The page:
Meet the Mets Prospects: SS Ronny Mauricio

The Tools and Rankings

MLB.com
Hit: 50 / Power: 60 / Run: 40 / Fielding: 50 / Arm: 60
Top 100 Prospect List: 57
Top 10 SS Prospect List: 9
Top 30 Mets Prospects List: 1

Baseball America
Hit: 50 / Power: 60 / Run: 40 / Fielding: 50 / Arm: 60
Top 100 Prospect List: 60
Top 20 SS Prospect List: 11
Top 10 Mets Prospect List: 2

Ronny Mauricio was ranked the number 11 prospect on the 2017 international MLB.com rankings, the same class where Shohei Ohtani was ranked number 1 and Wander Franco ranked number 2. The Mets signed him out of Dominican Republic for $2.1 Million.

Mauricio has been described as being “lanky and long-limbed” by scouts. He is currently listed at 6’3″ and weighing only 166 lbs. but he is expected to develop some muscle mass as he matures. Baseball America say that the switch hitter makes “loud contact with an easy swing from both sides of the plate” and that he “adjusts well to breaking and offspeed stuff, but he tends to be overaggressive and puts too many pitchers’ pitches in play.” MLB.com reports that “Mauricio is more advanced from the left side of the plate. Though he doesn’t drive the ball consistently yet due to a lack of strength and because the length in his swing yields a lot of weakly-hit, ground-ball contact (53.6 percent in ’19).”

To quickly summarize what Baseball America, MLB.com, and other reports that I have read on Ronny, they mostly agree that he projects to eventually be a power hitting infielder. Whether or not he sticks at SS, remains a question. He has below average speed but is praised for his athleticism and arm strength. It is expected that long-term Ronny will be pushed out of SS, probably towards 3B when he finally fills his frame and that he will have above average power. He is not expected to be a stolen base threat, as he currently possess below average speed.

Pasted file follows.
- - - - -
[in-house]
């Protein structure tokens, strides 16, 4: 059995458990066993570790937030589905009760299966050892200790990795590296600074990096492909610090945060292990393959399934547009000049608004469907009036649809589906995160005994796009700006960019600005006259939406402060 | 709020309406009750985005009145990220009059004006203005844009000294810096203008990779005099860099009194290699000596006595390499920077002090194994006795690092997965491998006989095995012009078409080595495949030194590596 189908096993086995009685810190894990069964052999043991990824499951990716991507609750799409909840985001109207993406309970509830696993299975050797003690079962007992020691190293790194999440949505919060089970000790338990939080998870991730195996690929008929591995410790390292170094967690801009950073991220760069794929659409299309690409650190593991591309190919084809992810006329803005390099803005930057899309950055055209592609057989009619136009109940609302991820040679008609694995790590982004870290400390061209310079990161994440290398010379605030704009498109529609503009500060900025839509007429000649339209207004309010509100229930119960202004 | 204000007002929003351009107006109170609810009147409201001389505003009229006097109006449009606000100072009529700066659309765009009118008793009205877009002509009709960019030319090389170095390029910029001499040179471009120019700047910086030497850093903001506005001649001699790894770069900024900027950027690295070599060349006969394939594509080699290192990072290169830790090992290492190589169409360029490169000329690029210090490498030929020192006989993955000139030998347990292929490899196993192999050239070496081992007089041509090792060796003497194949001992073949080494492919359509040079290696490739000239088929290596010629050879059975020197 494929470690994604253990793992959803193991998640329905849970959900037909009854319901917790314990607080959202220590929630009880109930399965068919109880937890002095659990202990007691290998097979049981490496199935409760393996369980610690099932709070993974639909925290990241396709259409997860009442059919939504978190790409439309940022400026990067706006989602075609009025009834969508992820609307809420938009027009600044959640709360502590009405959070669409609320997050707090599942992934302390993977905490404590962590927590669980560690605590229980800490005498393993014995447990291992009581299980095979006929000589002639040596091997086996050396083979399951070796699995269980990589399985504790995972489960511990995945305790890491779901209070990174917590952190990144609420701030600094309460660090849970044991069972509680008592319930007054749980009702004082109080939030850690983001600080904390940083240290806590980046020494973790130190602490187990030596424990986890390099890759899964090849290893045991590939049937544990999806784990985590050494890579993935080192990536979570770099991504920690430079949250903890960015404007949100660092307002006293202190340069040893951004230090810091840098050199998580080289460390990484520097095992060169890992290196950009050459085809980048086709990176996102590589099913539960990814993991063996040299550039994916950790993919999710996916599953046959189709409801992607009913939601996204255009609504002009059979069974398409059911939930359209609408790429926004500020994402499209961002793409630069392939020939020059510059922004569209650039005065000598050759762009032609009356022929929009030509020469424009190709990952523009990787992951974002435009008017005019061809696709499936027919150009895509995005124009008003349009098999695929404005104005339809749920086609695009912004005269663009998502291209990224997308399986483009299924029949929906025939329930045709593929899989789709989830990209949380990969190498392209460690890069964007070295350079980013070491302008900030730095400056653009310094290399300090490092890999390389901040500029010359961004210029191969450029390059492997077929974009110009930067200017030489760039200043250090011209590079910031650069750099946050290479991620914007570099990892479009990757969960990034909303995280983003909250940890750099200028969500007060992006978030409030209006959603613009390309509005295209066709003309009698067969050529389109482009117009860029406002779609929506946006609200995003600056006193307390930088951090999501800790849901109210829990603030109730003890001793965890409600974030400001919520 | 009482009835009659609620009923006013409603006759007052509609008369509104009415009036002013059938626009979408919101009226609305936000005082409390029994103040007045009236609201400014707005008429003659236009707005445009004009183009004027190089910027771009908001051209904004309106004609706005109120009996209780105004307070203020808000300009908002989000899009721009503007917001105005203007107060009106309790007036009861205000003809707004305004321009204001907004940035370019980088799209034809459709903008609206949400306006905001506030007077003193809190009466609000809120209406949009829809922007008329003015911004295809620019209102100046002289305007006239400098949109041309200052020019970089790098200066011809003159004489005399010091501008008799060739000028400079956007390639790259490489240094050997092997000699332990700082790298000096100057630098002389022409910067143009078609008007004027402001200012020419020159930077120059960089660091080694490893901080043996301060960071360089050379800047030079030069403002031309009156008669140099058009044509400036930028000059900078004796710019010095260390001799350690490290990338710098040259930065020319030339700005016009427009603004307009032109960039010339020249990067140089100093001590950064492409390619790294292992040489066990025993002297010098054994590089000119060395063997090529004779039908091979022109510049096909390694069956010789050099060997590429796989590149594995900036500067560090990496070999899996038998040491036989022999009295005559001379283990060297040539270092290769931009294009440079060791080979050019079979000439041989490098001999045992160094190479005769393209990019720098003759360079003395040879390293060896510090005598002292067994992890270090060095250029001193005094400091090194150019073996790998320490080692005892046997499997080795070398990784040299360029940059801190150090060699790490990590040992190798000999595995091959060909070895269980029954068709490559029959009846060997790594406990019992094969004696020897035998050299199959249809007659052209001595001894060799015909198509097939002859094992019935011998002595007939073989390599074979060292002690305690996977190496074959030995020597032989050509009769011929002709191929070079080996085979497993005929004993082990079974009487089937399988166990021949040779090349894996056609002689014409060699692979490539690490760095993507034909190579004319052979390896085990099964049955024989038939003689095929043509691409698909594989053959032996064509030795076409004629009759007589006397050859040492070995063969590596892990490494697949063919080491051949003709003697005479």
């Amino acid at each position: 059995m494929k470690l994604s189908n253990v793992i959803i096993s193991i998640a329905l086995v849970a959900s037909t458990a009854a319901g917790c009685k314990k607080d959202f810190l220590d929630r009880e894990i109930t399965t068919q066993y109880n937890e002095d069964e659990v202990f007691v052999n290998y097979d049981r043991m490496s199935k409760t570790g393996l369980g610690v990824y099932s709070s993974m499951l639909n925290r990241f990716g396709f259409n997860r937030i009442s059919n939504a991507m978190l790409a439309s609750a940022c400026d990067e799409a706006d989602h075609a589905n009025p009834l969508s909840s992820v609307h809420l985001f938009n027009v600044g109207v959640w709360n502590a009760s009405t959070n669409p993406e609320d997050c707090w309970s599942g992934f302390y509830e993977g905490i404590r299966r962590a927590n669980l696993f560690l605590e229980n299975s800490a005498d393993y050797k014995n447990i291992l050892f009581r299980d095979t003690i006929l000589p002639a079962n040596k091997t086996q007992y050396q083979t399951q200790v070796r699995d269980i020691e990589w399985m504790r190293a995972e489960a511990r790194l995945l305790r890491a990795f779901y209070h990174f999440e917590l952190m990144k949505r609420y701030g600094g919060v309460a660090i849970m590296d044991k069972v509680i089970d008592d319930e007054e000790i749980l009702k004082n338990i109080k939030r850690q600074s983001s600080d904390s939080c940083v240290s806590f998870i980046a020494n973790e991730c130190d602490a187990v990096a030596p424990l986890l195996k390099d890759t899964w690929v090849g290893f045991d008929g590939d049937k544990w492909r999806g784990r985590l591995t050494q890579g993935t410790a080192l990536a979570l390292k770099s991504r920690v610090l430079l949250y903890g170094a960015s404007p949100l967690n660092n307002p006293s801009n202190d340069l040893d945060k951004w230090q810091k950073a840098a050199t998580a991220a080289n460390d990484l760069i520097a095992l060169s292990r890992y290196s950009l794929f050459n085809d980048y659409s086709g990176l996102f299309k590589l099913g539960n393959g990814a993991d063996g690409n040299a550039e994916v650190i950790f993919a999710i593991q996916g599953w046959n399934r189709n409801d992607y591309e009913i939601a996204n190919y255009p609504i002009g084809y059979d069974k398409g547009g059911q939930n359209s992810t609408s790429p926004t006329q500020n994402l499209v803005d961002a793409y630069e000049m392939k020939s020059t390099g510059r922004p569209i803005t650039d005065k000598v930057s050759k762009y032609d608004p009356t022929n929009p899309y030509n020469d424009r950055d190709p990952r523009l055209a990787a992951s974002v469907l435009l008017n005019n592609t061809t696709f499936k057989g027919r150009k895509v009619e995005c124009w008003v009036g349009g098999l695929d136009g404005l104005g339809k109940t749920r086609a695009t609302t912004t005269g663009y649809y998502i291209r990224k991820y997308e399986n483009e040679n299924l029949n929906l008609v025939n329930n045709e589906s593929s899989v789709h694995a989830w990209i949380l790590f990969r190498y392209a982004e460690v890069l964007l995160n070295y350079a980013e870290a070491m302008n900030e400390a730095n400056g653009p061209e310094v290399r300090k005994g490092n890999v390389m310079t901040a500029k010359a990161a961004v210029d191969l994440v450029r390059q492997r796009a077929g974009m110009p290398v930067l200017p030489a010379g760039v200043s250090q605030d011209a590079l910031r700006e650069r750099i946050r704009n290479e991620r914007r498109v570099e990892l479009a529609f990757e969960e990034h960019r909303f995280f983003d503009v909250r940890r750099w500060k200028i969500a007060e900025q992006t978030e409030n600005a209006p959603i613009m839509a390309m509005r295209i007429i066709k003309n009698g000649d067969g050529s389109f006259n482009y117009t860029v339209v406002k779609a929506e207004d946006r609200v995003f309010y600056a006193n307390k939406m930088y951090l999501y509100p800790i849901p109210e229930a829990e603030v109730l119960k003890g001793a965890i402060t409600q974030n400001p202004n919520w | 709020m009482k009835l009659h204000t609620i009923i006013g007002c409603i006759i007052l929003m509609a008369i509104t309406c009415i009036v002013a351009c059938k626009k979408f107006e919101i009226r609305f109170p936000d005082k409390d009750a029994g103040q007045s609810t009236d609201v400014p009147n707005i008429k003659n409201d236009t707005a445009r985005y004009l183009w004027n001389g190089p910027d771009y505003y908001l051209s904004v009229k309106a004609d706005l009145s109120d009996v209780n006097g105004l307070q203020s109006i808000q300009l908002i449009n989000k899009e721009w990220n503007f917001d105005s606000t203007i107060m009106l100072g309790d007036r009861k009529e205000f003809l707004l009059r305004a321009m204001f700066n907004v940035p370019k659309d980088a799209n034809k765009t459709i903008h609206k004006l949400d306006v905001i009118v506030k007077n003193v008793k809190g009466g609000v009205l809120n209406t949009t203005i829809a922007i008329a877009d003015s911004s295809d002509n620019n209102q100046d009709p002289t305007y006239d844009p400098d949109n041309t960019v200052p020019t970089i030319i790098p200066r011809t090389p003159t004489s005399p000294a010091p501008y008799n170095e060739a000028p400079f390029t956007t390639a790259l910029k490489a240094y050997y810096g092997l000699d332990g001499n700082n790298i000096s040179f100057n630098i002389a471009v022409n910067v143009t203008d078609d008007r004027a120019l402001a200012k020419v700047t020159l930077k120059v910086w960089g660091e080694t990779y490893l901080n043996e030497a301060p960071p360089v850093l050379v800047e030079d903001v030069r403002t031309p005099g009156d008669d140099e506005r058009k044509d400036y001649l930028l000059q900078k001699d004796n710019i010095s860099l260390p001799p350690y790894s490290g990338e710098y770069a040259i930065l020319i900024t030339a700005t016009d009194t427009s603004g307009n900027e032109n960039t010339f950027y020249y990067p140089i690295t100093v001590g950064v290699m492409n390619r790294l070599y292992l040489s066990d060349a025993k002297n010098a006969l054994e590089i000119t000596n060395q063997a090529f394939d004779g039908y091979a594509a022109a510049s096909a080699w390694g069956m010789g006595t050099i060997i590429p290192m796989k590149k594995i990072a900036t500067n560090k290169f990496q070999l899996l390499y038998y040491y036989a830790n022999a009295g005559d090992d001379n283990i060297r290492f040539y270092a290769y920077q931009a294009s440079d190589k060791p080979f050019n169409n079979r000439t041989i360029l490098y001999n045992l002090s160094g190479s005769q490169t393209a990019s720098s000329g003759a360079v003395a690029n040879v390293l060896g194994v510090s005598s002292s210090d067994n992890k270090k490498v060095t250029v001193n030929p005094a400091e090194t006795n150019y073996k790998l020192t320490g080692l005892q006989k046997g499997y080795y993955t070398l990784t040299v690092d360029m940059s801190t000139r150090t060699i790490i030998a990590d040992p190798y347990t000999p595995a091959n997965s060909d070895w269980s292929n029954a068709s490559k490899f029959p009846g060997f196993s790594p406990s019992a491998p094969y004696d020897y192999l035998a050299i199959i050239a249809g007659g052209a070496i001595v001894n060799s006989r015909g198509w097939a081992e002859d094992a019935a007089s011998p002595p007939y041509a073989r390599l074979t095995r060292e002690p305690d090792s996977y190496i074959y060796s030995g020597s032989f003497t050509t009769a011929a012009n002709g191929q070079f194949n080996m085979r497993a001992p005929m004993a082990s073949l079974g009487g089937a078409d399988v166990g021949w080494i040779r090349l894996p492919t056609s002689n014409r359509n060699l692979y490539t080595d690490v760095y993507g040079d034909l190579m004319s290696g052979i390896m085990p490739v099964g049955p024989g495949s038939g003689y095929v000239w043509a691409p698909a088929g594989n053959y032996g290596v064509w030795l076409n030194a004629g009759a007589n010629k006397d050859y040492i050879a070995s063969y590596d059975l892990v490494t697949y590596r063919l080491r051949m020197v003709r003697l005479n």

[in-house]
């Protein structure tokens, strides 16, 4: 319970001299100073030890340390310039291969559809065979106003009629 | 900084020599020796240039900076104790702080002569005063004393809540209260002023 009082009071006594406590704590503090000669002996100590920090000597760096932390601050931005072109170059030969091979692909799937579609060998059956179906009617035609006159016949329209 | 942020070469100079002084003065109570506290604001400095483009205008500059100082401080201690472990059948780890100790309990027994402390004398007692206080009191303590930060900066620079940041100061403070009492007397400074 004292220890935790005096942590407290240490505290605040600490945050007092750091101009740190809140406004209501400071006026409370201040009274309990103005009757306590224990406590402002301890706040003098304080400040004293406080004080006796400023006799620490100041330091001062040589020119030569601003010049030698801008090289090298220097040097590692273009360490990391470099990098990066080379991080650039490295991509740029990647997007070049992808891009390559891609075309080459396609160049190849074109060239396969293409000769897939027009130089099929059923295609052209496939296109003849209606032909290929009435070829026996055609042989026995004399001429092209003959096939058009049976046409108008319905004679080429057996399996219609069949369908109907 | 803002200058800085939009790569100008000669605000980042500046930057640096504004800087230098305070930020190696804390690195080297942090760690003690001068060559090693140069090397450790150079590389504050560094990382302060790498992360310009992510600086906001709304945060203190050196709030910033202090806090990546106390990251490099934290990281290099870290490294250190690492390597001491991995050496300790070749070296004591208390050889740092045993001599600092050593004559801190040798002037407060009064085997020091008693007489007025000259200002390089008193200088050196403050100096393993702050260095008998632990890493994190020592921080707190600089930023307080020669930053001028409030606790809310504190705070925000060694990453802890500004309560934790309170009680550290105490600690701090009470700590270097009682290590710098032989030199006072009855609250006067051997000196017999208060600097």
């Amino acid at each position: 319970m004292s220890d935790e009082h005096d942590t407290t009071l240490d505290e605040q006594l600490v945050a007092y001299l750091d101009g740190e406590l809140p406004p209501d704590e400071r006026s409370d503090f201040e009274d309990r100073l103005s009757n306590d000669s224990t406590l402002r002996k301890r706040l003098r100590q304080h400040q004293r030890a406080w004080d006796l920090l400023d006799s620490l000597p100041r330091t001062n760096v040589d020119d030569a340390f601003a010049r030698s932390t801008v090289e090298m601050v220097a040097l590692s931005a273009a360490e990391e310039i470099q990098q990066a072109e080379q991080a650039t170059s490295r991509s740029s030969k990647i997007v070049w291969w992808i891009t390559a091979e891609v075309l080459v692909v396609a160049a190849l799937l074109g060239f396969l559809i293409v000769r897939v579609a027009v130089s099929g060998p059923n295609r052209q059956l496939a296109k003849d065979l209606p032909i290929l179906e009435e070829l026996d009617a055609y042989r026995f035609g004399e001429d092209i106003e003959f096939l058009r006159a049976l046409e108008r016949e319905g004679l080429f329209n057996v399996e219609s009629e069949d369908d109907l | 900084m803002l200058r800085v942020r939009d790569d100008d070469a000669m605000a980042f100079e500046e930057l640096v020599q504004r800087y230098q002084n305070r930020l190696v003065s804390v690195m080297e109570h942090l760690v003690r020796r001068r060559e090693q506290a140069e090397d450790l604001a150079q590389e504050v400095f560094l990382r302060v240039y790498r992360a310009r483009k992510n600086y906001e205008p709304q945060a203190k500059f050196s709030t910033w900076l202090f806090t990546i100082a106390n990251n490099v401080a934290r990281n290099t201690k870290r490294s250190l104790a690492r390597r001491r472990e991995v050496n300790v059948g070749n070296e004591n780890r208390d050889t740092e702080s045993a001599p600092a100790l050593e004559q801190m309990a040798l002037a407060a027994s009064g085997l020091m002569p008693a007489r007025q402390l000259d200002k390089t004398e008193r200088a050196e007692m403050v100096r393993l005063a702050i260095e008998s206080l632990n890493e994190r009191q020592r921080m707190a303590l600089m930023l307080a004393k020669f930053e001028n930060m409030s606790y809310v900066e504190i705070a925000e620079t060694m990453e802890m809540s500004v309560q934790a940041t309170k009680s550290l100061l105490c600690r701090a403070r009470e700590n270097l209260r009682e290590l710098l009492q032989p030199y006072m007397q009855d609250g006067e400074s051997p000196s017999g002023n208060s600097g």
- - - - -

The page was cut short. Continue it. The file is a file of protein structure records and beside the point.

Fangraphs.com

To Avoid any confusions, orange numbers above represent Ronny Mauricio’s Appalachian league numbers where he was about 3 years younger than the league average player. He only played 8 games at the level after doing well in the Gulf Coast Rookie league, where he played 116 games. As mentioned before, he had a very high ground ball rate, which could probably account for why his OBP was so low. With the exception of the 8 games he played in the Appy league, Ronny was able to maintain a K% rate of under 20% which is impressive for the youngster.

I believe when he gets stronger (assuming that grows into his projected frame), the GB rates should decrease significantly and he’ll have a higher line drive% and FB% and he’ll be able to live up to his 60 grade strength ranking. If he’s able to learn to adjust his aggressive approach, draw some more walks, and hit for more power, I think his OBP would be much higher.

In conclusion: Ronny has a high ceiling due to his projected frame and the contact he makes from both sides. He’ll have to start putting some meat on his bones as he matures and be more patient if he is expected to live up to the hype. I want to see how he handles more advance pitching before I can make any comparisons but he is going to be a power hitting SS who will eventually be pushed to another infield position when he gets older. He definitely remains on the top of other teams wish list when it comes to trade talks. If the Mets do decide to move him, I expect an all-star caliber player in return from the team according Mauricio.

(Photo by Rich Schultz/Getty Images)

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